Valuing stocks is difficult enough at the best of times, but it’s a lot harder in Tesla‘s (NASDAQ: TSLA) case. On the one hand, there’s excitement around the company’s long-term growth projects. On the other, there’s the near-term debate around Tesla meeting its production aims in 2022 in the face of supply interruptions and COVID-19-related shutdowns in China. Both matter. Both are material. But should investors be overly focused on them? Here’s the lowdown.
Tesla’s long-term growth prospects
The short answer is that issues shouldn’t unduly trouble a long-term investor, but be aware the stock price will be moved around by these matters. There’s an investment case for buying Tesla stock that isn’t overly focused on these two debates.
Starting with long-term growth projects, when a CEO speaks, investors listen. CEO Elon Musk’s statements on the last earnings call will be factored into how some investors feel about the stock. For reference, Optimus is Tesla’s humanoid robot in development and full self-driving (FSD) software in beta testing programs. According to Musk on the earnings call:
- “Optimus ultimately will be worth more than the car business, worth more than FSD.”
- Regarding the technical capability for FSD: “And I think we will achieve that this year.”
- On Tesla’s robotaxi in development: “We do a product event for robotaxi next year and get into more detail, but we are aiming for volume production in 2024.”
- “It would appear that a robotaxi ride will cost less than a bus ticket.”
There’s a lot to digest in those statements, and anyone pricing in FSD nearing commercial deployment and robotaxis in volume production in 2024 (with the kind of commercial appeal implied in Musk’s statement about ride costs) would have reason to be extremely bullish. That’s before considering what the Optimus business might be worth.
There are three ways to think about this. The first is to accept that there’s significant potential upside in these projects and accept them as part of the potential upside in the stock.
The second argument is slightly nuanced, but bear with me. The fact that the market may well be pricing in some of Tesla’s exciting growth programs means they are more likely to happen. If the market is awarding Tesla a high valuation and the company can quickly raise capital cheaply, then it’s easier for Tesla to invest in these projects. As such, they are more likely to happen.
Third, more conservative investors could exclude any potential upside in robotaxis, FSD, or Optimus in favor of simply focusing on the potential in the electric vehicle (EV) business.
The near term
Turning to the near term, it’s indisputable that the market is reacting to the production issues that the automotive industry is facing right now. Unfortunately, ongoing component shortages (notably semiconductors), the war in Ukraine and its effect on automotive supplies (for example, copper wiring harnesses from Ukraine and palladium from Russia), and lockdowns in China have reduced estimates for light vehicle production (LVP) in 2022.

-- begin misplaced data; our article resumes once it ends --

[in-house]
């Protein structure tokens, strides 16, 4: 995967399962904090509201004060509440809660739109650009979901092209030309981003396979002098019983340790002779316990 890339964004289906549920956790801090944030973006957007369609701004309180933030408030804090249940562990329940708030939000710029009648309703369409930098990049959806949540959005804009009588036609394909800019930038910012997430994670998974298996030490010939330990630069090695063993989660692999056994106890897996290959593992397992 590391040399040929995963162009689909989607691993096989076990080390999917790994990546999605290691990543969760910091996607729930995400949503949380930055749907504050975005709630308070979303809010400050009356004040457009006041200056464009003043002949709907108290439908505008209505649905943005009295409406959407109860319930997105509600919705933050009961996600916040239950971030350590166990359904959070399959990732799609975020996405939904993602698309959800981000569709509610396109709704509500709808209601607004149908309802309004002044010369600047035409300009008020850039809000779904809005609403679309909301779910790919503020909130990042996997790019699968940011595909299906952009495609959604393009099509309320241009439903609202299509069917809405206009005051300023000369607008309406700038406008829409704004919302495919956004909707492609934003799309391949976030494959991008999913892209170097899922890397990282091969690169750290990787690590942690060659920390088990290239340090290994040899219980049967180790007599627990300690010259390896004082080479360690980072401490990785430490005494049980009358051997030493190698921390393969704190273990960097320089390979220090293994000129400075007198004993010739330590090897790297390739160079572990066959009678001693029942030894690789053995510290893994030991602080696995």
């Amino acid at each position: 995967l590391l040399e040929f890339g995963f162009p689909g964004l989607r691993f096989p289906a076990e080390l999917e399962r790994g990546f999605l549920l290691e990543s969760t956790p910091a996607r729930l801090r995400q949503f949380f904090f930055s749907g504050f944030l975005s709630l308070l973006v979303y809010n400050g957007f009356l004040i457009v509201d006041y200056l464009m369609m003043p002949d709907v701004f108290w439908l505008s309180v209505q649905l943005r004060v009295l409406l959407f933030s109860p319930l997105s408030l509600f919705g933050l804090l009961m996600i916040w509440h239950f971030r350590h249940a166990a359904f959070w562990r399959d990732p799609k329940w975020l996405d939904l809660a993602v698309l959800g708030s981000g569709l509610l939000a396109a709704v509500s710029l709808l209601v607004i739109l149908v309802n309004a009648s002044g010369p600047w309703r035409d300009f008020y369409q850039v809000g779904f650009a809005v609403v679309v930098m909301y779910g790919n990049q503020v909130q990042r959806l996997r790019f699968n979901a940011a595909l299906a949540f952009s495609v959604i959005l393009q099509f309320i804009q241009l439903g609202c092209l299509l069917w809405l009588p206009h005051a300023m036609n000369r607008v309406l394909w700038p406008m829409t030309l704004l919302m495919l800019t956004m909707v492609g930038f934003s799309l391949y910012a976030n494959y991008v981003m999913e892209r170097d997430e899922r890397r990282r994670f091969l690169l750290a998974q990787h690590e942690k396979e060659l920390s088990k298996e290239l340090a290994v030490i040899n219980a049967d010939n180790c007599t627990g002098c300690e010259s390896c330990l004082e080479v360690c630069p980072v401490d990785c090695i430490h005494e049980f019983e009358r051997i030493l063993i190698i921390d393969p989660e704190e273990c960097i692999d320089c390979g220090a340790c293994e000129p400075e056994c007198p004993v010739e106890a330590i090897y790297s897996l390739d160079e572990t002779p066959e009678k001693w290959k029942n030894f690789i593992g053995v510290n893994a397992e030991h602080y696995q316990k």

Given the importance of LVP to the auto sector, a slew of auto-related companies have lowered full-year guidance and suffered production setbacks. Tesla is not immune from these challenges.
After just 305,000 units produced in the first quarter, and Musk saying “the most likely vehicle production in Q2 will be similar to Q1, maybe slightly lower,” Tesla will be under pressure to ramp production to around 900,000 in the second half to potentially meet the 1.5 million target.
While it’s important not to get too caught up in a few weak quarters of production, a failure to meet production targets would have a financial effect, and that will get baked into valuations. That said, Tesla is a growth stock, and the key to its valuation is what lies ahead rather than what it makes in 2022. The supply disruptions will clear at some point, and investors can look forward to a production ramp while demand for cars remains high.
All told, investors should focus on the underlying fundamentals of the business. Trading on 44 times Wall Street analyst estimates for free cash flow in 2024, Tesla certainly isn’t a cheap stock unless you believe the company can maintain its dominant market position in EVs and continue to expand profit margin as it ramps production in the coming years. Of course, that’s a debate whose resolution will matter to Tesla’s valuation, so buying the stock makes sense if you are positive about it, while avoiding it is the right course if you are not.
Whichever is the case, it’s probably a mistake to get too excited about Tesla’s more speculative growth prospects, at least if you are likely to price them in prematurely. Similarly, it’s also a mistake to get too worried if the company doesn’t hit its production target for 2022. These are not the issues that will decide Tesla’s valuation over the long term, and there’s enough in its car business to get excited about.
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